In one embodiment of the present invention, the deriving of the route includes assigning respective depth values to grid lines. In that case, the preliminary route extends along grid lines, and the modifying of the preliminary route includes replacing zig-zag portions of the preliminary route with straighter or smoother route segments. Typically, multiple straightening or smoothing iterations are required to derive an optimal route.

Preferably, the information received from the user includes a start point, an end point, and a minimal depth. The deriving of the route then includes accessing the database to account for depths along at least one route extending between the start point and the end point.

The information received from the user may further include a fuel usage rate. In that case the method may additionally comprise determining at least one refueling location for the user along the route. This refueling location may be computed by determining a distance of travel along a projected route for a tank of fuel and then determining a fueling station that is located close to the projected route prior to a fuel depletion point. It is possible to take local currents into account in determining the distance of travel and the associated fuel depletion point. Travel with a current uses less fuel than travel against a current. Currents may be river currents, tide currents, or ocean currents. The database may include data with respect to one or more of these water currents.

The information received from the user may include at least one minimal acceptable distance selected from the group consisting of minimal acceptable distance from land, minimal acceptable distance from charted hazards, and minimal distance from user provided boundaries. The information received from the user may also include at least one route segment parameter taken from the group consisting of a minimum course change angle, a minimum leg length, and a maximum leg length. The information received from the user may further includes vessel type and vessel length.

Where the database includes bridge height data, the information received from the user further may include a vertical clearance. In that case, the deriving of the route includes comparing the vertical clearance against a bridge height in the database.

The database may include depth information determined in part by tide data. In that event, the deriving of the route accounts for the tide data in part by basing a route determination on depth data as modified by the tide data. Some routes possible at high tide may not be possible at low tide.

A navigation assistance system comprises, in accordance with the present invention, a database storing waterway data including depth information, and a server computer connected to a global computer network for receiving information from a user pertaining to a water trip contemplated by the user. The server computer is connected to the database for accessing waterway data stored therein. The server computer is programmed with software for deriving at least one recommended over-water route in response to the user information and in accordance with waterway data in the database. The software comprises programming for including only route segments extending through operatively navigable areas. The server computer includes programming for communicating the route to the user via the computer network.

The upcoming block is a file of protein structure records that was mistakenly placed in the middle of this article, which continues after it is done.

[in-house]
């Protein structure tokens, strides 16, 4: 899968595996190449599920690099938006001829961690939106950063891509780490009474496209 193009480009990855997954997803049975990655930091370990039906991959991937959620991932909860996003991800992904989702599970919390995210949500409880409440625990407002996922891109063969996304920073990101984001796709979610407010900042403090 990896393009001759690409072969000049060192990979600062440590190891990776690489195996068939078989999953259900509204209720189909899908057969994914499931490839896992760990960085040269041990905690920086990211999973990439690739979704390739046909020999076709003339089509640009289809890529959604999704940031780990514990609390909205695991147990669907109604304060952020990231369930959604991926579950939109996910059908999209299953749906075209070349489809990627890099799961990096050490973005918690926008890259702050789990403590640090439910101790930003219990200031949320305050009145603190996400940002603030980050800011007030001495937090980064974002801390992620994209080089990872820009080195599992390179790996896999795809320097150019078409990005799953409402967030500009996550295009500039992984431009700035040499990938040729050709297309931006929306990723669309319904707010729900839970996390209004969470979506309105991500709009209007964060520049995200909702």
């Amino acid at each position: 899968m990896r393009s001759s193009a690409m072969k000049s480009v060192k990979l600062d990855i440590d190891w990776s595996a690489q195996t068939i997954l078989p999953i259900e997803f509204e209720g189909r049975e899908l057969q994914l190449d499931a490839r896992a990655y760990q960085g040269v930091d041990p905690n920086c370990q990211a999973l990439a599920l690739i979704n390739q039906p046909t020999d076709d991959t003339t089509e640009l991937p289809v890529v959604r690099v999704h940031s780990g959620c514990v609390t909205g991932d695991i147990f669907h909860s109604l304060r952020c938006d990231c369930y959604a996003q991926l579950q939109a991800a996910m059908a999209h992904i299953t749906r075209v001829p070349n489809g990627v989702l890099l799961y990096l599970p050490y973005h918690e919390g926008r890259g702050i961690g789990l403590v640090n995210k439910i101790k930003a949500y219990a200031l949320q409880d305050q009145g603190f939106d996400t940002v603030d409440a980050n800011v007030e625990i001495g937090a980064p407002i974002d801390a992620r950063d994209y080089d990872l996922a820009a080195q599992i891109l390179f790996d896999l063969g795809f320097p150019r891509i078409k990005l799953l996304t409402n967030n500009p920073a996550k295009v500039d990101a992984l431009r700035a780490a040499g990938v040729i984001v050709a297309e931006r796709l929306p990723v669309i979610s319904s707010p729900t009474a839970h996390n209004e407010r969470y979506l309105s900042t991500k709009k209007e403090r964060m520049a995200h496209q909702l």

The software preferably includes programming for generating a preliminary route and modifying the preliminary route in an optimization process to generate the recommended over-water route. The optimization process may be iterative, whereby successive routes are generated and compared with prior versions as to, for example, total route length and number of course changes. Generally, both route length and course changes number are minimized while avoiding obstructions over and under the water. Obstructions are generally avoided by electronically assembling predetermined route segments or legs that have already been vetted and determined as being safe and navigable. Thus, the software may include programming for comparing the preliminary route (as well as other tentative routes) with information in the database to determine unnavigable segments of the preliminary route and replacing the unnavigable segments with navigable alternate route segments. Where the preliminary route is provided by the user, it is not unlikely in some cases that the preliminary route includes unnavigable segments, which is discovered by automatically or electronically comparing the preliminary route with information stored in the database.

The programming for modifying the preliminary route may include routines for incorporating route alterations in accordance with trip particulars supplied by the user.